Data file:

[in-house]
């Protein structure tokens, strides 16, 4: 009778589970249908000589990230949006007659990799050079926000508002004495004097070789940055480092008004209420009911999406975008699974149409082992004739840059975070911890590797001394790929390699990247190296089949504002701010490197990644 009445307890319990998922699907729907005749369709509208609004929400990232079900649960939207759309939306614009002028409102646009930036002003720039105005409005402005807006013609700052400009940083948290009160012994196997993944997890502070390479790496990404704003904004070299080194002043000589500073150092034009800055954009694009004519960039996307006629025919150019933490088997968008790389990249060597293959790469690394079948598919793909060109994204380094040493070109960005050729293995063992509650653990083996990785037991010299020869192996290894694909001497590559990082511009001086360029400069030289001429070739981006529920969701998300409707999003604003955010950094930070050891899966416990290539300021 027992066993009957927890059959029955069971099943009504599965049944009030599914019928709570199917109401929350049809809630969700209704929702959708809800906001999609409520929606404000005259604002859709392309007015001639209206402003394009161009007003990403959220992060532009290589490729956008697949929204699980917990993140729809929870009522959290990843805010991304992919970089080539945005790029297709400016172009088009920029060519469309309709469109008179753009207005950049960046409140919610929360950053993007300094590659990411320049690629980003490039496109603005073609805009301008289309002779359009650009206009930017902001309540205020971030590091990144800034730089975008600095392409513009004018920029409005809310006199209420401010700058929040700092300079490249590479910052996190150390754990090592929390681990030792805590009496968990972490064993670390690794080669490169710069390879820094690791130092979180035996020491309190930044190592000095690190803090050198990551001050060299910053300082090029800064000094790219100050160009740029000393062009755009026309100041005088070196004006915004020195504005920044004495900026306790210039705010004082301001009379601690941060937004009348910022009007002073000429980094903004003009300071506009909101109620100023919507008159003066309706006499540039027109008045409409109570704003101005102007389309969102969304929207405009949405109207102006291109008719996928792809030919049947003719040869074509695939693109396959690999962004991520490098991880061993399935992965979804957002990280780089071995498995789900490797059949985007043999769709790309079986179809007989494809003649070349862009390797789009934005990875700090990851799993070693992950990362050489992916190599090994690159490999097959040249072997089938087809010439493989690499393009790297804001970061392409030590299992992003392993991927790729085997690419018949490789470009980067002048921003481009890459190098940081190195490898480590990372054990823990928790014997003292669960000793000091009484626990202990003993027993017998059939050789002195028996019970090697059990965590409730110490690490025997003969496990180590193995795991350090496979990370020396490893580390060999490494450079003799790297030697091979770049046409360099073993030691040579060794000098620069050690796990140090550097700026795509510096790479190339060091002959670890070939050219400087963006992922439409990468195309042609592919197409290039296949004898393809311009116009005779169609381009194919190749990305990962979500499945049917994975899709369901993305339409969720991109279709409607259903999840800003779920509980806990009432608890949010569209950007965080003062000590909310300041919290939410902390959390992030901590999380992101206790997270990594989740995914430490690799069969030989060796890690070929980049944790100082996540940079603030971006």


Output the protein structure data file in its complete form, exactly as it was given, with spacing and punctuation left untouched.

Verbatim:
[in-house]
């Protein structure tokens, strides 16, 4: 009778589970249908000589990230949006007659990799050079926000508002004495004097070789940055480092008004209420009911999406975008699974149409082992004739840059975070911890590797001394790929390699990247190296089949504002701010490197990644 009445307890319990998922699907729907005749369709509208609004929400990232079900649960939207759309939306614009002028409102646009930036002003720039105005409005402005807006013609700052400009940083948290009160012994196997993944997890502070390479790496990404704003904004070299080194002043000589500073150092034009800055954009694009004519960039996307006629025919150019933490088997968008790389990249060597293959790469690394079948598919793909060109994204380094040493070109960005050729293995063992509650653990083996990785037991010299020869192996290894694909001497590559990082511009001086360029400069030289001429070739981006529920969701998300409707999003604003955010950094930070050891899966416990290539300021 027992066993009957927890059959029955069971099943009504599965049944009030599914019928709570199917109401929350049809809630969700209704929702959708809800906001999609409520929606404000005259604002859709392309007015001639209206402003394009161009007003990403959220992060532009290589490729956008697949929204699980917990993140729809929870009522959290990843805010991304992919970089080539945005790029297709400016172009088009920029060519469309309709469109008179753009207005950049960046409140919610929360950053993007300094590659990411320049690629980003490039496109603005073609805009301008289309002779359009650009206009930017902001309540205020971030590091990144800034730089975008600095392409513009004018920029409005809310006199209420401010700058929040700092300079490249590479910052996190150390754990090592929390681990030792805590009496968990972490064993670390690794080669490169710069390879820094690791130092979180035996020491309190930044190592000095690190803090050198990551001050060299910053300082090029800064000094790219100050160009740029000393062009755009026309100041005088070196004006915004020195504005920044004495900026306790210039705010004082301001009379601690941060937004009348910022009007002073000429980094903004003009300071506009909101109620100023919507008159003066309706006499540039027109008045409409109570704003101005102007389309969102969304929207405009949405109207102006291109008719996928792809030919049947003719040869074509695939693109396959690999962004991520490098991880061993399935992965979804957002990280780089071995498995789900490797059949985007043999769709790309079986179809007989494809003649070349862009390797789009934005990875700090990851799993070693992950990362050489992916190599090994690159490999097959040249072997089938087809010439493989690499393009790297804001970061392409030590299992992003392993991927790729085997690419018949490789470009980067002048921003481009890459190098940081190195490898480590990372054990823990928790014997003292669960000793000091009484626990202990003993027993017998059939050789002195028996019970090697059990965590409730110490690490025997003969496990180590193995795991350090496979990370020396490893580390060999490494450079003799790297030697091979770049046409360099073993030691040579060794000098620069050690796990140090550097700026795509510096790479190339060091002959670890070939050219400087963006992922439409990468195309042609592919197409290039296949004898393809311009116009005779169609381009194919190749990305990962979500499945049917994975899709369901993305339409969720991109279709409607259903999840800003779920509980806990009432608890949010569209950007965080003062000590909310300041919290939410902390959390992030901590999380992101206790997270990594989740995914430490690799069969030989060796890690070929980049944790100082996540940079603030971006």